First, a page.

TEXT OF AMENDMENTS; Congressional Record Vol. 164, No. 181
(Senate - November 15, 2018)

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[Pages S7061-S7062]
From the Congressional Record Online through the Government Publishing Office [www.gpo.gov]




                           TEXT OF AMENDMENTS

  SA 4061. Mr. McCONNELL (for Mr. Coons) proposed an amendment to the 
bill S. 3321, to award Congressional Gold Medals to Katherine Johnson 
and Dr. Christine Darden, to posthumously award Congressional Gold 
Medals to Dorothy Vaughan and Mary Jackson, and to award a 
Congressional Gold Medal to honor all of the women who contributed to 
the success of the National Aeronautics and Space Administration during 
the Space Race; as follows:

Purpose: In the nature of a substitute.

       Strike all after the enacting clause and insert the 
     following:

     SECTION 1. SHORT TITLE.

       This Act may be cited as the ``Hidden Figures Congressional 
     Gold Medal Act''.

     SEC. 2. FINDINGS.

       Congress finds the following:
       (1) In 1935, the National Advisory Committee for 
     Aeronautics (referred to in this section as ``NACA'') hired 5 
     women to serve as the first ``computer pool'' at the Langley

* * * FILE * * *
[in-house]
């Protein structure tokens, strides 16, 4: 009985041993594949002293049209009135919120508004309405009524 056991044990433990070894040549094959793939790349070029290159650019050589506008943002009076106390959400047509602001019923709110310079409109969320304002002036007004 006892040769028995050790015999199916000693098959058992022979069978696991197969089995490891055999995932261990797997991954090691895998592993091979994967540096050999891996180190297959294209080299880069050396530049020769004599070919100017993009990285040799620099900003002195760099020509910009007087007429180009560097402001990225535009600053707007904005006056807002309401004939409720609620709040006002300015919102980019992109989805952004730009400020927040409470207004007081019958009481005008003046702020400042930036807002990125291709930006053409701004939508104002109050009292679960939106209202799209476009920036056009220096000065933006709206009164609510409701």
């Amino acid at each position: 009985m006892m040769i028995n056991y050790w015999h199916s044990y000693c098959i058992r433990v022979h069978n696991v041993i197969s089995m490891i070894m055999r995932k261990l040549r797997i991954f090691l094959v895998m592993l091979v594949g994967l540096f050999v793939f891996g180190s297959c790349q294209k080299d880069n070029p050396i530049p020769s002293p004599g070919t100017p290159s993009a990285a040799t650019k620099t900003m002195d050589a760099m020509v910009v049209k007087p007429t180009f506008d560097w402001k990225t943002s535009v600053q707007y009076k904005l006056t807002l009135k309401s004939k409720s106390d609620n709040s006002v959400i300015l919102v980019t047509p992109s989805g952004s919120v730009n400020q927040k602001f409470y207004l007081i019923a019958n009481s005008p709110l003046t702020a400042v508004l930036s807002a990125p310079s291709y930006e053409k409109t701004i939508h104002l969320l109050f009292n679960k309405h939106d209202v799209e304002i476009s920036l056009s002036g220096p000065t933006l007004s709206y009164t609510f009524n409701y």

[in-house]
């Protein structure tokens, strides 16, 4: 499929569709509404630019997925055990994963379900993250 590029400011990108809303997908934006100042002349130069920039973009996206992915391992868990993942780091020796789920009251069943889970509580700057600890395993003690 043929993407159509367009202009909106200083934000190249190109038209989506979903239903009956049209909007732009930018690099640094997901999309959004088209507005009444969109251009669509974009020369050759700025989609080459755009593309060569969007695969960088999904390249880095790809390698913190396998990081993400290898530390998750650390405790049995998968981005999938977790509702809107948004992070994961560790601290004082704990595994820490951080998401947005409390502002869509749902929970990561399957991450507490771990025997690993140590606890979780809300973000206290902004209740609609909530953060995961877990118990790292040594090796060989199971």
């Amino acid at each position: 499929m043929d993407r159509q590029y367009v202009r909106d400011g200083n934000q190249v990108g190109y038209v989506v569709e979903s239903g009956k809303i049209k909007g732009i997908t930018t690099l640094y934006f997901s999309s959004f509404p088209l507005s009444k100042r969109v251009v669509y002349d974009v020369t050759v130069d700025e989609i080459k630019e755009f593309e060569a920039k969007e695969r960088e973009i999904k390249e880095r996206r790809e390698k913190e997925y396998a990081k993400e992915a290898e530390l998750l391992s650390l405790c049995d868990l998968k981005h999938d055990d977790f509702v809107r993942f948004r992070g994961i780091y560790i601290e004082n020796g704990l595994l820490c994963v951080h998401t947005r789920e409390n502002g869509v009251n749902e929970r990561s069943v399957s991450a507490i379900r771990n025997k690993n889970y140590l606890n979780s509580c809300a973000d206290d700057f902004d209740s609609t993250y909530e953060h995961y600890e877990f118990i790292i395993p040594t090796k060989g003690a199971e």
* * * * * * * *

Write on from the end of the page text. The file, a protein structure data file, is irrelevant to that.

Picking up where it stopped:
Memorial Aeronautical Laboratory where those women took on 
     work making calculations that male engineers had made 
     previously.
       (2) During the 1940s, NACA began recruiting African 
     American women to work as computers and initially separated 
     those women from their White counterparts in a group known as 
     the ``West Area Computers'' where the women were restricted 
     to segregated dining and bathroom facilities.
       (3) Katherine Johnson was born on August 26, 1918, in White 
     Sulphur Springs, West Virginia.
       (4) In 1953, Katherine Johnson began her career in 
     aeronautics as a computer in the segregated West Area 
     Computing unit described in paragraph (2).
       (5) As a member of the Flight Research Division, Katherine 
     Johnson analyzed data from flight tests. After NACA was 
     reformulated into the National Aeronautics and Space 
     Administration (referred to in this section as ``NASA''), 
     Johnson--
       (A) calculated the trajectory for Alan Shepard's Freedom 7 
     mission in 1961, which was the first human spaceflight by an 
     individual from the United States;
       (B) coauthored a report that provided the equations for 
     describing orbital spaceflight with a specified landing 
     point, which made her the first woman to be recognized as an 
     author of a report from the Flight Research Division;
       (C) was asked to verify the calculations when electronic 
     computers at NASA were used to calculate the orbit for John 
     Glenn's Friendship 7 mission; and
       (D) provided calculations for NASA throughout her career, 
     including for the Apollo missions.